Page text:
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Ideal Activities to Help Prevent Dementia
by Jane Sandwood
Leading an active lifestyle is a great way to keep fit, healthy and our brains working well. It’s also a proven way to help delay and even prevent the onset of dementia. While further research and plenty of testing into finding a cure is ongoing, it’s going to take time. So, rather than waiting for the illness to strike, a much better – and more enjoyable – plan, is to get active to prevent being affected by the debilitating disease.
There are a number of ways to help stave off the disease, including activities where you can enjoy the outdoors and fresh air. And, the two most important ways to help defend yourself from dementia are:
Eating a healthy diet
One that’s high in fresh fruit and vegetables, the right oils and omega fatty acids and low in processed carbohydrates like white bread, rice and pasta. Cut down on sugar, drink tea – around 2-4 cups a day – and try to eat more home-cooked food that doesn’t contain additional preservatives or too much salt.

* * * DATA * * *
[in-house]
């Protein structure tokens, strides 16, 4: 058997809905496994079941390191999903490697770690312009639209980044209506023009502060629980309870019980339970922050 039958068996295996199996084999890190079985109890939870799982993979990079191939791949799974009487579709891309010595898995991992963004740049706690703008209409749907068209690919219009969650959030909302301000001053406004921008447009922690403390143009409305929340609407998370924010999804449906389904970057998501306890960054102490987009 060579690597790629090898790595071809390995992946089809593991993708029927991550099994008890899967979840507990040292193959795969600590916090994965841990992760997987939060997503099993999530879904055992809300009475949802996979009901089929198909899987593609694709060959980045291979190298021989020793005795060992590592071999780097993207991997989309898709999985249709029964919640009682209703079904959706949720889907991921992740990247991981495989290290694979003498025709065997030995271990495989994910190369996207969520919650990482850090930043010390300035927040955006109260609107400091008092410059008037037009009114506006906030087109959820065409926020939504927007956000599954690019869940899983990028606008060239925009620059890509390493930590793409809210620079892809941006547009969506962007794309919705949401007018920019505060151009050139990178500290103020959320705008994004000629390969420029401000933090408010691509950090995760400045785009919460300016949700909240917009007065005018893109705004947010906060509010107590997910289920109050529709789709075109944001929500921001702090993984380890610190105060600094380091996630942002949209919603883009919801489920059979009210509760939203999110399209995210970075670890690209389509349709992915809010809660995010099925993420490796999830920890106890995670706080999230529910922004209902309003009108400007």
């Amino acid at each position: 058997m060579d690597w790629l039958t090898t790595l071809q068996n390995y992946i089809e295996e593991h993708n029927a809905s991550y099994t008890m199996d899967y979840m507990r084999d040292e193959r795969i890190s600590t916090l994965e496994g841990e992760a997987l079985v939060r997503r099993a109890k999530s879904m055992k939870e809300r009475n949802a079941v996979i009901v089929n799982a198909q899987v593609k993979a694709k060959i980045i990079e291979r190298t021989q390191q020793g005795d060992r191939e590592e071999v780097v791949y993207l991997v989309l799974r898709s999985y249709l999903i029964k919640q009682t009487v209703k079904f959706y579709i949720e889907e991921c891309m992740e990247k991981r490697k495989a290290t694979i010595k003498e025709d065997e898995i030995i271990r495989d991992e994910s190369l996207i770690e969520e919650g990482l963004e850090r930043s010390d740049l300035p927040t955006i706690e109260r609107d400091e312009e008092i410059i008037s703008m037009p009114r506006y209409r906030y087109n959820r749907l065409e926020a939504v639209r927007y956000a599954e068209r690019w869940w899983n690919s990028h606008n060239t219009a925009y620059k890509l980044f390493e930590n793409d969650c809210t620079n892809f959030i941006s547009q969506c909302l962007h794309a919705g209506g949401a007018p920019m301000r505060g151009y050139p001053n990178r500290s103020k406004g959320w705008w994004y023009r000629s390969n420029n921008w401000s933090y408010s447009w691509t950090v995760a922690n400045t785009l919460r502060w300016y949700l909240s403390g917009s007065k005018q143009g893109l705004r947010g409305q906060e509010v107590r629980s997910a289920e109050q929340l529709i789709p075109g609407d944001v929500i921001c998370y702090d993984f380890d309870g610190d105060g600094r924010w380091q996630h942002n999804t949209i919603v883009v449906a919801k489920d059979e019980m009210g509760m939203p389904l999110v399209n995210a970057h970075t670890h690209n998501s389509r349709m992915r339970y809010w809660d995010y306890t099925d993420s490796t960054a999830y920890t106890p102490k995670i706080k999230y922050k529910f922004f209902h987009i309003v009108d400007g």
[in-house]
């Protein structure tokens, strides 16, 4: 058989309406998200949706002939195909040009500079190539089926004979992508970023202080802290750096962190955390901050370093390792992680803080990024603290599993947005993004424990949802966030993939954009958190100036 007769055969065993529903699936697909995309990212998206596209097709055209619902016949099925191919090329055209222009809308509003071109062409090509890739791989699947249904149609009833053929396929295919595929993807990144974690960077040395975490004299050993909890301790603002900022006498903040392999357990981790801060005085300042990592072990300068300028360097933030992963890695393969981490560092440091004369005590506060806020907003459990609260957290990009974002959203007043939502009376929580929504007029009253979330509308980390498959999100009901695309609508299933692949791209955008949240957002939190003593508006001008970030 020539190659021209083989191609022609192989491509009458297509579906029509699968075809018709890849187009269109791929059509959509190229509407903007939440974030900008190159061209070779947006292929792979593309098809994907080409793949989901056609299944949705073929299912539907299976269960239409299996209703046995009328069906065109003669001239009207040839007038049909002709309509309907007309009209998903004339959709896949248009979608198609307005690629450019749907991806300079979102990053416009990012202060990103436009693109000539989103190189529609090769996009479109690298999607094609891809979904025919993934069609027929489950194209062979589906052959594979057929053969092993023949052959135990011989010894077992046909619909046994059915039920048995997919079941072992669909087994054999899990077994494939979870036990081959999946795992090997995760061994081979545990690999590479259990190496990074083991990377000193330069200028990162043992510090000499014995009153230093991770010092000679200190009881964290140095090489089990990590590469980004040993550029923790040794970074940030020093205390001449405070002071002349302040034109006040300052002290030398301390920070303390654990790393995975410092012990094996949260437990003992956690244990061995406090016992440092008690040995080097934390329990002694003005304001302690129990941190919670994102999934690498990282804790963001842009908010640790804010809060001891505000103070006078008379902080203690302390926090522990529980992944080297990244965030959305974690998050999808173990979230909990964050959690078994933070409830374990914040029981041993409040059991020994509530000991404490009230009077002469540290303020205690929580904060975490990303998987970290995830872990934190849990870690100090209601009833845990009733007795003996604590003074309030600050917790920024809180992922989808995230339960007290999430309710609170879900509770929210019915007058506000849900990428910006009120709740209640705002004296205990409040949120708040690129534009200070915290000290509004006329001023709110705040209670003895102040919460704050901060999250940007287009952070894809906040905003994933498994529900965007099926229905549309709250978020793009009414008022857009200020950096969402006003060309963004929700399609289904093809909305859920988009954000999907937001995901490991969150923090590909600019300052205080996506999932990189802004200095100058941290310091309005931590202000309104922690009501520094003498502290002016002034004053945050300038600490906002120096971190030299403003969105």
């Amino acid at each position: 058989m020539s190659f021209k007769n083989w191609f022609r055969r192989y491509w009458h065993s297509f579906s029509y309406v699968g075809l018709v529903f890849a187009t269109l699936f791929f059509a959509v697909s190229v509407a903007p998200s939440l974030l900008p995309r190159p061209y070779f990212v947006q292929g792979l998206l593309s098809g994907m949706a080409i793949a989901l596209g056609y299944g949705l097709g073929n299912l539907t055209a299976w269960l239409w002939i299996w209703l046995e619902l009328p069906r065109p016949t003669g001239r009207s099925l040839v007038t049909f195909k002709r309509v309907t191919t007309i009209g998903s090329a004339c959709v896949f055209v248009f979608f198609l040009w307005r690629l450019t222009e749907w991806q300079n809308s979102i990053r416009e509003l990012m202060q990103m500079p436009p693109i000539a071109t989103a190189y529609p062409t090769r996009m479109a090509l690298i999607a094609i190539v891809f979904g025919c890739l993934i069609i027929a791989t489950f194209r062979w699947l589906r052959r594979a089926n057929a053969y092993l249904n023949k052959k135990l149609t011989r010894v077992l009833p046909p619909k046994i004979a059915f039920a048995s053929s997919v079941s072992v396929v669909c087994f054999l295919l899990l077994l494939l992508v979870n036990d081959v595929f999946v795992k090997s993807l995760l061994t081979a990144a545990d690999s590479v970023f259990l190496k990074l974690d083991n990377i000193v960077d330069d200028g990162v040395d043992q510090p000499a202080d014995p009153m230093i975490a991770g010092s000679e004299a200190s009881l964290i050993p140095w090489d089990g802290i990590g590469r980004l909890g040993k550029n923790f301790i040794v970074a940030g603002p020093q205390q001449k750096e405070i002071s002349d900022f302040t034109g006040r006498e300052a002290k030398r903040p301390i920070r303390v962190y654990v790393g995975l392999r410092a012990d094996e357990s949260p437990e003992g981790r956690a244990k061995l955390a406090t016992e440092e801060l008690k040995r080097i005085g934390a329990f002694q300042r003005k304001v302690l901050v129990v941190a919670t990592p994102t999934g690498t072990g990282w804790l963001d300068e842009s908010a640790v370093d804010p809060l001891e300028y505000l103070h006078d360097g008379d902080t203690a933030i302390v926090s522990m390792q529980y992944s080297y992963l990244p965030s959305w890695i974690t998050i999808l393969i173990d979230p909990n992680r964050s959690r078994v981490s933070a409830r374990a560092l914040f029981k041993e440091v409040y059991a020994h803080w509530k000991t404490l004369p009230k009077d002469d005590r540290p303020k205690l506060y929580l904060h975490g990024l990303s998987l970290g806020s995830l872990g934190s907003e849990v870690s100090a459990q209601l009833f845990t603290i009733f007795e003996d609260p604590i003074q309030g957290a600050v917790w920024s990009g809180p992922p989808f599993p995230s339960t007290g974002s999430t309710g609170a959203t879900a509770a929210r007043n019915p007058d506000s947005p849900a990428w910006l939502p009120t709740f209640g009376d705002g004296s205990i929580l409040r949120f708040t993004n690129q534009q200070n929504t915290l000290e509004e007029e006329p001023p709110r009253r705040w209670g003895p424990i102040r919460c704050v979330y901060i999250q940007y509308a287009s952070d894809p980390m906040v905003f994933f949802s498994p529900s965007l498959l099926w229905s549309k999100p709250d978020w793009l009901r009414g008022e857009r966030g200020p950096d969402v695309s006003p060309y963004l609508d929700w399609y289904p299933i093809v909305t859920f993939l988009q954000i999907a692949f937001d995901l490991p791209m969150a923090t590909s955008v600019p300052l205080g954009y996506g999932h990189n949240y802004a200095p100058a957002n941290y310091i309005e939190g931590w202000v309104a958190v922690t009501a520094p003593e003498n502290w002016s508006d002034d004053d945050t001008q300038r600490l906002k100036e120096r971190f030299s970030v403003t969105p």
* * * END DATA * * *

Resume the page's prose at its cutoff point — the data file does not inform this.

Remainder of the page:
Exercise challenges our bodies and the co-ordination required helps to maintain the well-worn paths our brain uses to communicate to our limbs exactly what we want them to do. And, if you try a new exercise or activity – adventure golf, bowling or even footgolf – your brain works to build new paths, which is great for dementia prevention. But, take care not to exercise so strenuously that you could damage your body. Brisk walking and swimming both count as exercise too and if you can do that a few times a week, it will quickly become regular exercise.
If you choose to do just two things to help stay fit and healthy in your mind and body, then these are the two you should attempt. Even if you can’t manage a brisk walk at first, just walking a few times a week is a start. Find an outdoor spot you like and is easy to get to and you’re sure to get into the habit of regular walks, allowing you to increase the distance over time. In order to achieve a brisker pace, find a route with a good section of flat and push yourself to walk faster on that part. Over time – and less time than you might think – your fitness will improve, as will the distances you can comfortably walk and the speed you walk too.
The thought of dementia can be scary, but by undertaking some simple, everyday activities, you can work to prevent the condition or limit its effects. To discover more about how to prevent dementia read this guide for some helpful and fun ideas.